# Is a matrix multiplied with its transpose something special? In my Concepcion Hale 2021-12-15 Answered
Is a matrix multiplied with its transpose something special?
In my math lectures, we talked about the Gram-Determinant where a matrix times its transpose are multiplied together.
Is ${\mathrm{\forall }}^{T}$ something special for any matrix A?
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The main thing is presumably that ${\mathrm{\forall }}^{T}$ is symmetric. Indeed ${\left({\mathrm{\forall }}^{T}\right)}^{T}={\left({A}^{T}\right)}^{T}{A}^{T}={\mathrm{\forall }}^{T}$. For symmetric matrices one has the Spectral Theorem which says that we have a basis of eigenvectors and every eigenvalue is real.
Moreover if A is invertible, then ${\mathrm{\forall }}^{T}$ is also positive definite, since
${x}^{T}{\mathrm{\forall }}^{T}x={\left({A}^{T}x\right)}^{T}\left({A}^{T}x\right)>0$
Then we have: A matrix is positive definite if and only if its

We have step-by-step solutions for your answer! Jack Maxson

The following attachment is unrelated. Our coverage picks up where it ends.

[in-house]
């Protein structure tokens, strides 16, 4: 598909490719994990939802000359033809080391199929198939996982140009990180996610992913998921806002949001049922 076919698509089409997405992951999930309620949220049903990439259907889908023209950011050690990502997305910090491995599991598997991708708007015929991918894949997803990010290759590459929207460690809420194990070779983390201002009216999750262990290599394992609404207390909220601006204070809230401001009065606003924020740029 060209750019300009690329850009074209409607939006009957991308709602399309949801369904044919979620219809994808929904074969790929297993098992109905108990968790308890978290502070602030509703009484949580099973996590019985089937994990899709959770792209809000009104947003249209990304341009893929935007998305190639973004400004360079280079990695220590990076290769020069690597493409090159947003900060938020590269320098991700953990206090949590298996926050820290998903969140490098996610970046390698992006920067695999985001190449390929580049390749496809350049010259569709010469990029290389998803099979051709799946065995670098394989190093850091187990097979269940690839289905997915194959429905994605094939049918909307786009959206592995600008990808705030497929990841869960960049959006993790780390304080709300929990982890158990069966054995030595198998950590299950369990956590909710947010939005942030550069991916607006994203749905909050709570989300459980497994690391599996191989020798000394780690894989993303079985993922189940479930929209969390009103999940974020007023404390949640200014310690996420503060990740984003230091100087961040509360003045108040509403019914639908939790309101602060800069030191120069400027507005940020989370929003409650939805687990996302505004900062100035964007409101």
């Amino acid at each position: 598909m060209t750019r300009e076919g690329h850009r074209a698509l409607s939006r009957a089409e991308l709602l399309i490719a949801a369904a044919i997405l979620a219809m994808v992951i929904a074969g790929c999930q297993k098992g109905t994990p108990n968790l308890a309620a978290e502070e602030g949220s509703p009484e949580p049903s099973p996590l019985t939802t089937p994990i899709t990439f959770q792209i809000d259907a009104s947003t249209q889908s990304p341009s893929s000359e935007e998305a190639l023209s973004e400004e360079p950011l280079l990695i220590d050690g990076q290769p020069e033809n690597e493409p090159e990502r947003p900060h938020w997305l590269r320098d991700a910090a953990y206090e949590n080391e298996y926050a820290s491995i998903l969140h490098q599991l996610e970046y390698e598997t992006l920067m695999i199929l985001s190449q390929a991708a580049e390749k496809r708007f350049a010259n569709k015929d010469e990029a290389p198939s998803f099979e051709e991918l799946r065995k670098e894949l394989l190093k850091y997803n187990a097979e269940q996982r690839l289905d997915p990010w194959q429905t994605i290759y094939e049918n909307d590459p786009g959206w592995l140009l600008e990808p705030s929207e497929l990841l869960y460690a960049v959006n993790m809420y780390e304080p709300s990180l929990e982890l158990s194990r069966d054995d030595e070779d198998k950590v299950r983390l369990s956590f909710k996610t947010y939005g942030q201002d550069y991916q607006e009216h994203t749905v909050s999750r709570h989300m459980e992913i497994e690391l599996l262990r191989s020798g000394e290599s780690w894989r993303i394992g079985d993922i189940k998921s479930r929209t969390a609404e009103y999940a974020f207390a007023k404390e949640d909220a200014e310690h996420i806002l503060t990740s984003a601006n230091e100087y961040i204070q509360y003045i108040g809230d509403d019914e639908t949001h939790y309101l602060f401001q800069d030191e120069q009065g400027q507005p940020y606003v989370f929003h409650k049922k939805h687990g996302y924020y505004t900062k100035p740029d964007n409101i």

${\mathrm{\forall }}^{T}$ is positive semi-definite, and in a case in which A is a column matrix, it will be a rank 1 matrix and have only one non-zero eigenvalue which equal to ${A}^{T}A$ and its corresponding eigenvector is A. The rest of the eigenvectors are the null space of $Ai.e.{\lambda }^{T}A=0$.
Indeed, independent of the size of A, there is a useful relation in the eigenvectors of ${\mathrm{\forall }}^{T}$ to the eigenvectors of ${A}^{T}A;$ based on the property that rank$\left({\mathrm{\forall }}^{T}\right)=rank\left({A}^{T}A\right)$. That the rank is identical implies that the number of non-zero eigenvectors is identical. Moreover, we can infer the eigenvectors of ${A}^{T}$ A from $A{A}^{T}$ and vice versa. The eigenvector decomposition of ${\mathrm{\forall }}^{T}$ is given by ${\mathrm{\forall }}^{T}{v}_{i}={\lambda }_{i}{v}_{i}$. In case A is not a square matrix and ${\mathrm{\forall }}^{T}$ is too large to efficiently compute the eigenvectors (like it frequently occurs in covariance matrix computation), then it's easier to compute the eigenvectors of ${A}^{T}A$ given by ${A}^{T}ui={\lambda }_{i}{u}_{i}$. Pre-multiplying both sides of this equation with A yields
${\mathrm{\forall }}^{T}A{u}_{i}={\lambda }_{i}A{u}_{i}$.
Now, the originally searched eigenvectors ${v}_{i}of{\mathrm{\forall }}^{T}$ can easily be obtained by ${v}_{i}\phantom{\rule{0.222em}{0ex}}=A{u}_{i}$. Note, that the resulted eigenvectors are not yet normalized.

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